Altitude sickness is a serious matter. In mild cases it can lead to headaches, dizziness and vomiting. In more serious ones it can lead to death. The good news is that it’s easy to avoid by ascending slowly once above 2,500m in altitude…
…and not by going straight from less than 2,500m up to 4,800m in a couple of hours by bus before hiking straight up to 5,200m. Which is what you do if you take the day trip to Volcan Nevado del Ruiz, Colombia’s second highest mountain. I’d already met several travellers who’d done the trip, and who’d reported numerous cases of people vomiting immediately on leaving the bus.
So why was I mad enough to give it a go? Well, I’ve never been above 3,800m before (I’d come close in Guatemala and earlier in Colombia), so was curious to know who susceptible I’d be – as it varies significantly from person to person, based more on genetics than on fitness – especially as once I get to Peru I plan to do significant amounts of high altitude trekking, so I thought it would be a good idea to find out if I’d need to change my plans to allow for longer acclimitisation on arrival.
The journey getting there was pretty beautiful, as the road wound up the mountain from Manizales, giving spectacular views across the lush valleys of Colombia’s coffee-growing region. We soon reached higher altitudes, where the Paramo (a zone of vegetation only found in the tropical Andes between 3,800m and the treeline) begins, which was full of weird-looking stumpy cacti (unfortunately the bus was moving to quickly to get a good pic of this).
Once we crossed the treeline, at about 4,500m, the landscape changed to a bleak, grey area that looked much more like the moon than anywhere else I’ve seen on earth. Unlike the neat, conical volcanoes I’d seen in Guatemala, Nevado del Ruiz is huge, with numerous extinct craters, sheer cliffs and old lava flows interspersed with huge sand dunes formed from eroded rock.
We left the bus at 4,800m and I could feel the affects of the height instantly – even walking around on the flat left me slightly short of breath, and you could taste the thinness of the air. Next step was the relatively brief ascent to 5,200m, just below the crater. It’s only a 400m climb (and 1km in distance on the ground), but every step was knackering. It took us about 40 minutes of slow trudging to get up to the snowline, which was quite a novelty – getting to experience snow in the northern hemisphere, just a few degrees north of the equator.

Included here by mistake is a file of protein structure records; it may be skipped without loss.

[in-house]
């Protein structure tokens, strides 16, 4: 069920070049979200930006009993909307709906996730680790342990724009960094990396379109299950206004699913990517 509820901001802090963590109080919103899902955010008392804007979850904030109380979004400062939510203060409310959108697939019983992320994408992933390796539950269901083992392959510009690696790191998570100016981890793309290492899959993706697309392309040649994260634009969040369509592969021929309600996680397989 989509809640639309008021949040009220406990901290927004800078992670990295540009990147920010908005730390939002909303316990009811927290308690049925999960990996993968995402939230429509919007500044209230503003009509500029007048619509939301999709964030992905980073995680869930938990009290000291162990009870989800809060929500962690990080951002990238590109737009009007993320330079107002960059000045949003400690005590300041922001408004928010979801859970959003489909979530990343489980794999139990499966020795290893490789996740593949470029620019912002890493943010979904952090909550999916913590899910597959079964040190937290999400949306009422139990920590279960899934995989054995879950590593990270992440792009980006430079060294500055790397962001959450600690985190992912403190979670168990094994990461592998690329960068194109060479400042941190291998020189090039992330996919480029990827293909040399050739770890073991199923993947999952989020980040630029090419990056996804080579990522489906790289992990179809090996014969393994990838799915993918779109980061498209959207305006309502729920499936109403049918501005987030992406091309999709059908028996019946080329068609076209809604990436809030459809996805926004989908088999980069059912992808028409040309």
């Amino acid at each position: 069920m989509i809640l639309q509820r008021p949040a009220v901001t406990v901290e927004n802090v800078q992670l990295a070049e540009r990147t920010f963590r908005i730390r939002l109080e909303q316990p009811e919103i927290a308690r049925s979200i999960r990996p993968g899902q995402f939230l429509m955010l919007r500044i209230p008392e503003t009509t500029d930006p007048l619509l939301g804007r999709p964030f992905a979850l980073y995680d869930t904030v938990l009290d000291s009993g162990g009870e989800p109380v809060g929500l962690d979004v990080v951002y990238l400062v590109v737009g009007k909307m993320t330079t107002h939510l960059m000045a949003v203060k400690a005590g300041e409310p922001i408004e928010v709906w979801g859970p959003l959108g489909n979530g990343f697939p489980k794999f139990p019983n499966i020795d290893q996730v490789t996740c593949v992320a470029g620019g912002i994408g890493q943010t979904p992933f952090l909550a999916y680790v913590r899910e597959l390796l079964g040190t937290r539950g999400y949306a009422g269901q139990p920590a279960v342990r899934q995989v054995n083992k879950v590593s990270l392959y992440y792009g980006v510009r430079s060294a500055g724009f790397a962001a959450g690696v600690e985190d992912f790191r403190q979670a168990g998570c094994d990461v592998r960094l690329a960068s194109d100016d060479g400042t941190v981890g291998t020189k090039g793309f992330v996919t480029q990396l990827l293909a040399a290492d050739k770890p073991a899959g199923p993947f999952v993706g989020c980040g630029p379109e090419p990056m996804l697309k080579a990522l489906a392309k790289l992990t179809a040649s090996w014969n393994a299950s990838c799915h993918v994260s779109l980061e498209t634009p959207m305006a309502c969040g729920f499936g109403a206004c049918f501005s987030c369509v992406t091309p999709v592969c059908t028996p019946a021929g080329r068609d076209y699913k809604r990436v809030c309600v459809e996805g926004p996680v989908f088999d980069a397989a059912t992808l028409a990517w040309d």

Unfortunately it was a little bit of an antic-climax – the thick cloud meant there was to be no spectacular view of the area, the snow wasn’t really of the right consistency for a decent snhowball flight, and anyway, it was bloody freezing (the wind didn’t help) at that height, so after a relatively brief stop, we soon hiked down again to try and warm up. Luckily the tour included an afternoon stop at some natural hot springs further down the valley, which felt absolute bliss after being chilled to the bone earlier on.
Overall it was a fun day out, but by no means the most exciting day hike I’ve ever done. I’m not stupid enough to think this means when I get to Peru I can throw myself straight into that sort of height again (there’s a big difference between a one hour hike and trying to do it at that altitude for up to eight hours), but at least I know I’m not too badly susceptible, hopefully meaning a few days acclimitisation in Huaraz should be sufficient before I tackle the 10 dayHuayhuash Circuit, which is the single thing I’ve been looking forward to most of my entire trip. Bring it on!
You can see the full set of my photos from Los Nevados here.